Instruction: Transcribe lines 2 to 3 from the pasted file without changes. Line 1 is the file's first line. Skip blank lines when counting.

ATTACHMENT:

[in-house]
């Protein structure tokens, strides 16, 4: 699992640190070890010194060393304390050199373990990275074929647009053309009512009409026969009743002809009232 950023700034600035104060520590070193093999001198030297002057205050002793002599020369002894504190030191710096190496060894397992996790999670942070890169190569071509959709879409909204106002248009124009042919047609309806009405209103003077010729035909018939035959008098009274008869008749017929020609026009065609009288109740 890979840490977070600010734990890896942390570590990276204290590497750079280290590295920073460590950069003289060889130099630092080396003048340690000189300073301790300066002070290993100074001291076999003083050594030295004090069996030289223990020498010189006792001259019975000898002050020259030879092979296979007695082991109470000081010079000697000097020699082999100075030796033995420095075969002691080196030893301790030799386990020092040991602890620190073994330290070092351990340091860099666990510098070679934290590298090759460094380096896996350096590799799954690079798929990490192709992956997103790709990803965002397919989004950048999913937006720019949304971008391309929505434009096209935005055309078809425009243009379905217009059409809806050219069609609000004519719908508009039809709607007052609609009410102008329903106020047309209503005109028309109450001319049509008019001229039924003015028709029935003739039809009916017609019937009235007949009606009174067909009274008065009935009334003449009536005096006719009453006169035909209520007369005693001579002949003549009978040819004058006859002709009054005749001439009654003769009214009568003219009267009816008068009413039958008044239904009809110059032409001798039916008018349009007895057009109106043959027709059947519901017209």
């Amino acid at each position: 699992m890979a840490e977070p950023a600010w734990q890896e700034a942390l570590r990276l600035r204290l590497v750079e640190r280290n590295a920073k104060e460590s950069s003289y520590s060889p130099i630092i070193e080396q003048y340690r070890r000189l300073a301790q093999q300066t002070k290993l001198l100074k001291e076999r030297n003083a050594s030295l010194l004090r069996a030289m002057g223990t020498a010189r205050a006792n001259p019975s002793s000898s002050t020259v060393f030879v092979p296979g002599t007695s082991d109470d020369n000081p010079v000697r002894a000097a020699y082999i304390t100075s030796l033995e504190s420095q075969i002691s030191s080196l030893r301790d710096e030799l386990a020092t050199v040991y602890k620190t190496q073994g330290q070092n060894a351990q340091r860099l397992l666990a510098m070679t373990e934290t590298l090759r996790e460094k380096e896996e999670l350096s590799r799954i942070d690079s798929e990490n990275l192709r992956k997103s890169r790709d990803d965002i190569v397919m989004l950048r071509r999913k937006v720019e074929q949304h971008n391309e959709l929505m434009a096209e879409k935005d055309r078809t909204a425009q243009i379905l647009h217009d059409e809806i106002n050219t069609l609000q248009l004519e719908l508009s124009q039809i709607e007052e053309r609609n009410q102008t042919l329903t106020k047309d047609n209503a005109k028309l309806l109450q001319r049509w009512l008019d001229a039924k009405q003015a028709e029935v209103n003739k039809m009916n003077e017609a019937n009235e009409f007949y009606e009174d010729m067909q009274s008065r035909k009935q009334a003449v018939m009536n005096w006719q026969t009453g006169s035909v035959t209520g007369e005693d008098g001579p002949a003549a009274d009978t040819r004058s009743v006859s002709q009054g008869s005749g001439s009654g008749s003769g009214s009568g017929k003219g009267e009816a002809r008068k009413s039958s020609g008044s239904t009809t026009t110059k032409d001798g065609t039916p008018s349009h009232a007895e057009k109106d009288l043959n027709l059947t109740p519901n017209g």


């Protein structure tokens, strides 16, 4: 699992640190070890010194060393304390050199373990990275074929647009053309009512009409026969009743002809009232 950023700034600035104060520590070193093999001198030297002057205050002793002599020369002894504190030191710096190496060894397992996790999670942070890169190569071509959709879409909204106002248009124009042919047609309806009405209103003077010729035909018939035959008098009274008869008749017929020609026009065609009288109740 890979840490977070600010734990890896942390570590990276204290590497750079280290590295920073460590950069003289060889130099630092080396003048340690000189300073301790300066002070290993100074001291076999003083050594030295004090069996030289223990020498010189006792001259019975000898002050020259030879092979296979007695082991109470000081010079000697000097020699082999100075030796033995420095075969002691080196030893301790030799386990020092040991602890620190073994330290070092351990340091860099666990510098070679934290590298090759460094380096896996350096590799799954690079798929990490192709992956997103790709990803965002397919989004950048999913937006720019949304971008391309929505434009096209935005055309078809425009243009379905217009059409809806050219069609609000004519719908508009039809709607007052609609009410102008329903106020047309209503005109028309109450001319049509008019001229039924003015028709029935003739039809009916017609019937009235007949009606009174067909009274008065009935009334003449009536005096006719009453006169035909209520007369005693001579002949003549009978040819004058006859002709009054005749001439009654003769009214009568003219009267009816008068009413039958008044239904009809110059032409001798039916008018349009007895057009109106043959027709059947519901017209």
């Amino acid at each position: 699992m890979a840490e977070p950023a600010w734990q890896e700034a942390l570590r990276l600035r204290l590497v750079e640190r280290n590295a920073k104060e460590s950069s003289y520590s060889p130099i630092i070193e080396q003048y340690r070890r000189l300073a301790q093999q300066t002070k290993l001198l100074k001291e076999r030297n003083a050594s030295l010194l004090r069996a030289m002057g223990t020498a010189r205050a006792n001259p019975s002793s000898s002050t020259v060393f030879v092979p296979g002599t007695s082991d109470d020369n000081p010079v000697r002894a000097a020699y082999i304390t100075s030796l033995e504190s420095q075969i002691s030191s080196l030893r301790d710096e030799l386990a020092t050199v040991y602890k620190t190496q073994g330290q070092n060894a351990q340091r860099l397992l666990a510098m070679t373990e934290t590298l090759r996790e460094k380096e896996e999670l350096s590799r799954i942070d690079s798929e990490n990275l192709r992956k997103s890169r790709d990803d965002i190569v397919m989004l950048r071509r999913k937006v720019e074929q949304h971008n391309e959709l929505m434009a096209e879409k935005d055309r078809t909204a425009q243009i379905l647009h217009d059409e809806i106002n050219t069609l609000q248009l004519e719908l508009s124009q039809i709607e007052e053309r609609n009410q102008t042919l329903t106020k047309d047609n209503a005109k028309l309806l109450q001319r049509w009512l008019d001229a039924k009405q003015a028709e029935v209103n003739k039809m009916n003077e017609a019937n009235e009409f007949y009606e009174d010729m067909q009274s008065r035909k009935q009334a003449v018939m009536n005096w006719q026969t009453g006169s035909v035959t209520g007369e005693d008098g001579p002949a003549a009274d009978t040819r004058s009743v006859s002709q009054g008869s005749g001439s009654g008749s003769g009214s009568g017929k003219g009267e009816a002809r008068k009413s039958s020609g008044s239904t009809t026009t110059k032409d001798g065609t039916p008018s349009h009232a007895e057009k109106d009288l043959n027709l059947t109740p519901n017209g």